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Blog Computing Science - Networked Communications Technology 4 18/May/2005

Every exam thus far has sent me home in something of a dazed state, in no particular mood to do anything. Today was an exception. I was so hyped up that I launched into a ninety-minute piano session. By the end of it, only the best of the Lightning Seeds remained unplayed in my repertoire.

What sort of exam could explain this behaviour? Surely not today's NCT4 paper; more likely the litre of Coke that I imbibed afterwards.

Question 1 was designed to test our coursework knowledge. My Ethernet site isn't available on the public web, unfortunately, but, if it were, you'd be able to gain knowledge about the ubiquitous technology, whether you were a third year university student or a seasoned network engineer. The question about Gigabit Ethernet was a little surprising, but then there was little precedent.

As far as the tutorial questions go, they were indeed drawn from the three question sets. Perhaps chastened by his experience in the tutorial, Lewis deigned to specify the breadth of the Atlantic Ocean—it was, after all, a networking exam, and not a test of geography—but this was a disappointment, as I had spent a good few hours learning the diameters of all major seas. (Though I wouldn't rule out it coming in handy in the DBIT pub quiz tomorrow.) The question on double buffering still jarred, since I don't recall the topic ever coming up in the lectures, but at least we had the answers in advance.

Question 2 was about signals and modulation. Standardly, AM, FM and PM were covered, along with ASK, FSK and PSK and a little digression on spectra (which strayed a little close to expecting Fourier-understanding for my total liking). A problem-solving style question rounded off the question, which was, on the whole, quite fair.

Question 3 was totally about ATM. Ugh. Choosing it as the lesser of two evils, I managed to get something down for each of the parts. Massive props must go to Gary, who orally posed question 3(d) to me outside the exam hall, and then told me the answer. Cheers, dude!

Question 4 was about modems. A topic that seemed to come up in just about every lecture, and yet which covered a mere three slides in the whole course. I reckoned that any decisions about whether a protocol is synchronous or asynchronous could best be decided by a coin toss, and didn't fancy those odds. So I gave it a miss.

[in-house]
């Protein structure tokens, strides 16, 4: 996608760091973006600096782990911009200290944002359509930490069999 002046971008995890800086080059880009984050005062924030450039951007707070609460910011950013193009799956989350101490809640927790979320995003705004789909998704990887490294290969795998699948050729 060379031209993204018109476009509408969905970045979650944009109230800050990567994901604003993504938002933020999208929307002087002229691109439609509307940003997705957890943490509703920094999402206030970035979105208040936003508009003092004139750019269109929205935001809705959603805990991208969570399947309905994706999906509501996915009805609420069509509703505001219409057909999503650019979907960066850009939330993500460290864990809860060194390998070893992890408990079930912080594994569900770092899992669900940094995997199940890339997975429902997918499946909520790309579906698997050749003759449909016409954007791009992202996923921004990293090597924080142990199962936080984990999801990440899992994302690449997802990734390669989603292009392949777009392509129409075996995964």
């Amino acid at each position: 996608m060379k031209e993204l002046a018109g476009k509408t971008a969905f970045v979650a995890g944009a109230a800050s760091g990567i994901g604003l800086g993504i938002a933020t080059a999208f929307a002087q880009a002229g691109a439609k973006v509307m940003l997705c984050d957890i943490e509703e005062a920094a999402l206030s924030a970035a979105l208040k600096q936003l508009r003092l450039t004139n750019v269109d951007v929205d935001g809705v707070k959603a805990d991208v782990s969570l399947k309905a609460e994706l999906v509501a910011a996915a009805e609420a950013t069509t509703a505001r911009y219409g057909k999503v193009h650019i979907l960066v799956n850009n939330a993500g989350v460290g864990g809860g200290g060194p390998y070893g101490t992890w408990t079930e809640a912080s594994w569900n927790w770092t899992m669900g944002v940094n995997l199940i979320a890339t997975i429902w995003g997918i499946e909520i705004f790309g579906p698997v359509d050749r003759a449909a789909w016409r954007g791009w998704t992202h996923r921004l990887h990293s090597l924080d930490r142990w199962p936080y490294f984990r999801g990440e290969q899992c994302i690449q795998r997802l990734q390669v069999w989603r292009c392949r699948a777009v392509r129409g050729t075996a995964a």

Here's a talking point: are this year's exams all harder than last years? Note that I'm perfectly prepared for the balance to be redressed on Monday….




Neil said:
Hmm, cancel my last.

Neil said:
Cheers, D.. that's how I hoped it would be. Until I realised I had been taking my GPA from last session's results sheet as Gospel. Recalculating on the 20 point scale (despite not knowing actual bands) is rather more favourable.

Derek said:
One clarification: don't forget to double your PSD3 grade points in the third year calculation.

Derek said:
Hopefully I can clear up the uncertainty about GPAs. The GPA that is calculated on the 16-point scale, and which appears on our transcripts does not affect our degree classification. Instead, every course (and, theoretically, every piece of coursework but only AI4 has used the new convention) is scored on a scale of 0 to 20.

An A is worth 18 to 20 points; a B is worth 15 to 17 points; a C is worth 12 to 14 points; a D is worth 9 to 11 points; an E is worth 6 to 8 points; an F is worth 3 to 5 points; a G is worth 1 or 2 points; and a no-credit is worth 0 points.

When all our exam results are in, our points are totalled as follows. Points for each 10-credit module are counted once, and points for our project are multiplied by 2.5. These points are totalled, divided by 10.5, and account for 60% of our final grade.

There is no special weighting at level 3, so sum the points for each module, counting the project as double, and divide by twelve. This accounts for 40% of our final grade.

The number that results from this can determine our degree classification. If the resulting points total corresponds to an A, you get a first; to a B, you get a 2:1; to a C a 2:2; and to a D a third. If your score lies between a band, then it is at the discretion of the exam board what classification you receive.

Hope this helps.

Gary Fleming said:
A fairly middling exam, with a lot of sting style questions. Not terrible, but not great.

I wish I could take full credit for the ATM question, but Mark and I were asking questions to each other beforehand and that just happened to come up. Lucky.





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